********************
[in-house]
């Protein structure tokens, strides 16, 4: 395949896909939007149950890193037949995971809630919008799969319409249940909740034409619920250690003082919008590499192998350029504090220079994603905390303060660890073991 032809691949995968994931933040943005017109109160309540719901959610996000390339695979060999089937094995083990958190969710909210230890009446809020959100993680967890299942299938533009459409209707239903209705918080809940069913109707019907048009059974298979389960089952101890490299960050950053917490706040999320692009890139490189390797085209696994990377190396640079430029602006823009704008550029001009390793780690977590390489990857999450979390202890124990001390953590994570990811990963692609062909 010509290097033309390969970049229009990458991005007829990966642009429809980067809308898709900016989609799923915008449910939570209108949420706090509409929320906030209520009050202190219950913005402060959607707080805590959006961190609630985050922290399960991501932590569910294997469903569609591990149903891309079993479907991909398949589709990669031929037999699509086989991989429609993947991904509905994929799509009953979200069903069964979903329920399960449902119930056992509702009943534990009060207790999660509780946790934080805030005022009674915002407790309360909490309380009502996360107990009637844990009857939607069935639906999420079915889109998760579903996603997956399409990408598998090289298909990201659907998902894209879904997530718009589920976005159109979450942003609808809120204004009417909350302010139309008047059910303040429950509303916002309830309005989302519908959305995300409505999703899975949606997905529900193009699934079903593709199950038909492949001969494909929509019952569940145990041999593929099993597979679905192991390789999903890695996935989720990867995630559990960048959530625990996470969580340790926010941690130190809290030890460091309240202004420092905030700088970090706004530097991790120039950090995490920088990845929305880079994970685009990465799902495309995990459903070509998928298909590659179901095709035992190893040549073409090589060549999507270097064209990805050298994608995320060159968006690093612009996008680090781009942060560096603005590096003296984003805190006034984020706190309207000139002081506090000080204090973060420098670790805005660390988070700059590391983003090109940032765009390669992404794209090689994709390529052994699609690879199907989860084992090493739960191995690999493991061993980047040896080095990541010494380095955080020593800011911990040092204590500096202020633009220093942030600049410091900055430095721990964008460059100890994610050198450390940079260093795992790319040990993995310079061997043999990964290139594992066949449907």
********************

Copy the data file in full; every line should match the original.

[in-house]
């Protein structure tokens, strides 16, 4: 395949896909939007149950890193037949995971809630919008799969319409249940909740034409619920250690003082919008590499192998350029504090220079994603905390303060660890073991 032809691949995968994931933040943005017109109160309540719901959610996000390339695979060999089937094995083990958190969710909210230890009446809020959100993680967890299942299938533009459409209707239903209705918080809940069913109707019907048009059974298979389960089952101890490299960050950053917490706040999320692009890139490189390797085209696994990377190396640079430029602006823009704008550029001009390793780690977590390489990857999450979390202890124990001390953590994570990811990963692609062909 010509290097033309390969970049229009990458991005007829990966642009429809980067809308898709900016989609799923915008449910939570209108949420706090509409929320906030209520009050202190219950913005402060959607707080805590959006961190609630985050922290399960991501932590569910294997469903569609591990149903891309079993479907991909398949589709990669031929037999699509086989991989429609993947991904509905994929799509009953979200069903069964979903329920399960449902119930056992509702009943534990009060207790999660509780946790934080805030005022009674915002407790309360909490309380009502996360107990009637844990009857939607069935639906999420079915889109998760579903996603997956399409990408598998090289298909990201659907998902894209879904997530718009589920976005159109979450942003609808809120204004009417909350302010139309008047059910303040429950509303916002309830309005989302519908959305995300409505999703899975949606997905529900193009699934079903593709199950038909492949001969494909929509019952569940145990041999593929099993597979679905192991390789999903890695996935989720990867995630559990960048959530625990996470969580340790926010941690130190809290030890460091309240202004420092905030700088970090706004530097991790120039950090995490920088990845929305880079994970685009990465799902495309995990459903070509998928298909590659179901095709035992190893040549073409090589060549999507270097064209990805050298994608995320060159968006690093612009996008680090781009942060560096603005590096003296984003805190006034984020706190309207000139002081506090000080204090973060420098670790805005660390988070700059590391983003090109940032765009390669992404794209090689994709390529052994699609690879199907989860084992090493739960191995690999493991061993980047040896080095990541010494380095955080020593800011911990040092204590500096202020633009220093942030600049410091900055430095721990964008460059100890994610050198450390940079260093795992790319040990993995310079061997043999990964290139594992066949449907």